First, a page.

Fly fishing teaches lots of lessons. Little things matter (like knots). You’re never as good as your best day or as bad as your worst. Nature heals all. Pay attention to your surroundings. Sometimes luck finds us all. Treat others as you wish to be treated. The list goes on.
As I get older, I seem to be able to avoid learning by telling myself I’m set in my ways (old dogs…) or I’ve simply developed patterns of behavior that are too comforting in their familiarity. Seeking growth and changing limiting habits can feel beyond inconvenient. Aches, pains and a tired mind have grown from excuses to hazardous to my health. My ruminating mind steals time from my days which add up to years from my life.
Fly fishing has given me a reset button for stress and creates the desire to overcome my inertia and set goals, learn new skills, build additional confidence, and experience adventures. On January 1, 2023, I published a list of ten goals for fly fishing in 2023. Trying to achieve my goals took me to new streams and rivers in places I had never been before. Those goals encouraged me to make new friends and express myself more openly, releasing things that stay buried and create friction in moving ahead. I reconnected to learning and refused to get locked into a cage of comfort.
My first four goals I achieved without any rationalized half-truths. I fished in Maryland, Pennsylvania, Virginia, New York, and Colorado. Five states, check. I explored 15 streams I had never fished before, and I’ll pat myself on the back and say I caught at least one trout in each of them. Fished over ten new streams, check. 61 times I rigged up a line and cast a fly this year, barely exceeding my goal of 60 times on the water. Check. Spinner falls, the magical twilight experience, generated my highlights of fishing the Catskills this year with beautiful brown trout caught on the Willowemoc and Beaverkill Rivers as night fell. Check.
The remaining six goals are where things get sketchy. I wanted to improve my wet fly and streamer fishing. Over the course of a few weeks in May and June I was committed to swinging wet flies and ended up catching several fish and losing more than I could count. I realized that mending line (yes, I see the humor in it) is a weakness in my skill sets. My streamer fishing declined in 2023, with only a few hours of jigging streamers undertaken. Although my most vicious take this year was from a beautiful Savage River brown on a black jig streamer. Half check.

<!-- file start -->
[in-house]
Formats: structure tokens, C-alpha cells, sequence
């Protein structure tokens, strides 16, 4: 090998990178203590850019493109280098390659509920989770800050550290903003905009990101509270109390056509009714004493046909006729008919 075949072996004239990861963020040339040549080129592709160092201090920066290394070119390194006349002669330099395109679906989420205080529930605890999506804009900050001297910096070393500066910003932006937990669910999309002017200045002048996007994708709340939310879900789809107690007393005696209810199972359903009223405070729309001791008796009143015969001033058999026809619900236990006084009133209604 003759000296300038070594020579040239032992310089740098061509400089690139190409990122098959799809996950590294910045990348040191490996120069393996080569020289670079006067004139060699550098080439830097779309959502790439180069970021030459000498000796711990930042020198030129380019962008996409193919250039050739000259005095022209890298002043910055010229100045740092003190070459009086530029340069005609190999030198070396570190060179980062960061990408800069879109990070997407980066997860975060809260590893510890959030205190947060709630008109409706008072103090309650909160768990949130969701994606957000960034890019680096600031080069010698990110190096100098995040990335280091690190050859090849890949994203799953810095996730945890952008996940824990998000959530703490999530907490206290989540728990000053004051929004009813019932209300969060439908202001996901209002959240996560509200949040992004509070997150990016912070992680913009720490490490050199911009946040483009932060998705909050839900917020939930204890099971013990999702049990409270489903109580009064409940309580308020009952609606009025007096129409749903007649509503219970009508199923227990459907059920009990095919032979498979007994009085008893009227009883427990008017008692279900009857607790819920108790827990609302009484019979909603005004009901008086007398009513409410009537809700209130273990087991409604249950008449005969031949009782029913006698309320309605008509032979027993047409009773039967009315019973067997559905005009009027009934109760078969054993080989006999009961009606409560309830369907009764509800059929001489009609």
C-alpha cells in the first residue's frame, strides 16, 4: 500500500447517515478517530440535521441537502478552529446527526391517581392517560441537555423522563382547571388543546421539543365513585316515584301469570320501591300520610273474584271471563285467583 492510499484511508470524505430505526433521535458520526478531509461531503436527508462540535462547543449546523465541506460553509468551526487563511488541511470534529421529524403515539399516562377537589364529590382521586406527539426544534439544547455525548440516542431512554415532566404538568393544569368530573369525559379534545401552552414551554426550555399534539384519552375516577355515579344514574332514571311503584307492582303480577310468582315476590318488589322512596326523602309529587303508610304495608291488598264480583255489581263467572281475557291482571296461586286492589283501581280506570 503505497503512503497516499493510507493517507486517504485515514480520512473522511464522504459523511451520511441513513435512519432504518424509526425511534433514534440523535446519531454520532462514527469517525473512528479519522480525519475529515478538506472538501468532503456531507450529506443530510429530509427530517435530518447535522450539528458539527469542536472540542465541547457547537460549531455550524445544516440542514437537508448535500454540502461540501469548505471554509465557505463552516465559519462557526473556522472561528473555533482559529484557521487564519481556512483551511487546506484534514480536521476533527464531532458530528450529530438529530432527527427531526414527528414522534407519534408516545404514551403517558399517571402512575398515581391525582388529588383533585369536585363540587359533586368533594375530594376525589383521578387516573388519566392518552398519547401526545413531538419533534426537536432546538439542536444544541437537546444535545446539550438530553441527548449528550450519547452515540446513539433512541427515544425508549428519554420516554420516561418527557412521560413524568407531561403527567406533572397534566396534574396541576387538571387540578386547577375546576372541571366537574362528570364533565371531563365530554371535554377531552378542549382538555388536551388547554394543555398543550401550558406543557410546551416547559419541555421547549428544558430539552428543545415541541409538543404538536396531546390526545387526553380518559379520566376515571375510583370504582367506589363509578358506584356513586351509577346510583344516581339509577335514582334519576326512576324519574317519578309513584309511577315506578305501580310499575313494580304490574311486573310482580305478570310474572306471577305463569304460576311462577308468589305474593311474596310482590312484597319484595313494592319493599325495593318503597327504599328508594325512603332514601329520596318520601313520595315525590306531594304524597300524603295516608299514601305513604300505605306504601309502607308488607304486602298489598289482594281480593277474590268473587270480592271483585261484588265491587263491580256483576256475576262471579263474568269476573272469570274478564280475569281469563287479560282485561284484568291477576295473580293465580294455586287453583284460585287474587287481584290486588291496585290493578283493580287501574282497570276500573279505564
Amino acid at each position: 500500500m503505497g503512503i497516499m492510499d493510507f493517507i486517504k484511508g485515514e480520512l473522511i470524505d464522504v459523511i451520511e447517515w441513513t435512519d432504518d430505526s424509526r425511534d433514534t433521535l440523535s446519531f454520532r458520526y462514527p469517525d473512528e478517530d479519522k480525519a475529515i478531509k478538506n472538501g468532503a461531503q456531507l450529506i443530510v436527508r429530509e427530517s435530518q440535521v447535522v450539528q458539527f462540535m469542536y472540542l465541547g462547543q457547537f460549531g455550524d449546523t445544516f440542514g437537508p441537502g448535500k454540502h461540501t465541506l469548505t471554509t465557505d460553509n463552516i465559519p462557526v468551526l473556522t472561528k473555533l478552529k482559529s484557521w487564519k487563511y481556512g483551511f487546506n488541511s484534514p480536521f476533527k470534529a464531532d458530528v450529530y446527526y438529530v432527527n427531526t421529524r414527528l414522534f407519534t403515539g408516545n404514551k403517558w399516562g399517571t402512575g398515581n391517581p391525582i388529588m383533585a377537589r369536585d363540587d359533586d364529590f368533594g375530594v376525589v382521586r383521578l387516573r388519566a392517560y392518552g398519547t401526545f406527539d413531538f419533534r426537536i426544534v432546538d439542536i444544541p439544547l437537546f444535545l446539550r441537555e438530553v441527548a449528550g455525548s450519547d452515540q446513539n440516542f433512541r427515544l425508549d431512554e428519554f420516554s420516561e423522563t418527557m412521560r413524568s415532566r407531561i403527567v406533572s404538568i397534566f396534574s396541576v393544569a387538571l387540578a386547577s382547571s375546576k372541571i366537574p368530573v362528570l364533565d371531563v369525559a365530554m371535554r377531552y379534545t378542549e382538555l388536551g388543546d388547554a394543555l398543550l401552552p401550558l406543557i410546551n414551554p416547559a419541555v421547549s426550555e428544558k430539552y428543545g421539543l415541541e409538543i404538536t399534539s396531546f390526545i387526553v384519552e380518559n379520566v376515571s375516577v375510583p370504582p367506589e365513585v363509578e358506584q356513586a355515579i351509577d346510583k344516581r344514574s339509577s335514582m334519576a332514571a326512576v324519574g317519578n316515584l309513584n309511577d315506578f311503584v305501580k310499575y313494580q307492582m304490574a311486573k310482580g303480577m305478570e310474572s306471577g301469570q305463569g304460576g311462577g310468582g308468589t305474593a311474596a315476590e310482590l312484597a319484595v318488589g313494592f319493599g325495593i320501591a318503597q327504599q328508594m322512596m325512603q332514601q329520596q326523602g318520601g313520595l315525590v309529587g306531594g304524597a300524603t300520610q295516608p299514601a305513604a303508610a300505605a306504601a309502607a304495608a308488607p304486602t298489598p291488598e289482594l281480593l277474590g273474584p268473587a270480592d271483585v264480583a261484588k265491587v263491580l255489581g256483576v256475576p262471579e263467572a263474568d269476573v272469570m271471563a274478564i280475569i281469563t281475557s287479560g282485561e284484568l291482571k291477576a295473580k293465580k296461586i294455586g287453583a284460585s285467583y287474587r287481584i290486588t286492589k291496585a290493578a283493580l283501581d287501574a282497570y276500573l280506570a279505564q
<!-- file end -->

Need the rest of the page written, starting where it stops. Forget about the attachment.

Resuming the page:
Tying a dozen flies a week was on my list. Losing a fly box in Colorado helped motivate that goal even more, but I had several weeks in November and December where I did not tie a fly. Blank there. I did not make time to fish the Shad run, to my dismay. Another blank. Exercise? Intermittent at best? Swing and a miss.
Fishing with friends and family was my ninth goal. I had several outings with friends and met a large group of anglers at the Writer’s Workshop. Improving on this should be another goal in 2024, but I’ll give myself a check.
My final goal was to start another novel. Topics and questions have been running through my mind, but nothing has put itself on paper. I did create a fly angler’s log, which is now available, but no words have come for the novel. 2024 will be the year of writing.
Looking ahead for what’s in store for 2024 (fun rhyme as a salute to Fezzik) here are my Fly Fish Mend goals for the year:
- Fish in two states I haven’t fished before
- Fish 10 new streams
- Fish 60 times in the year
- Write an article and submit it to a Fly Fishing Magazine
- Start a new novel
- Fish the Shad Run
- Fly Fish for a Warm Water Species
- Fish more with friends and family
- Write more poetry
What are your goals for 2024?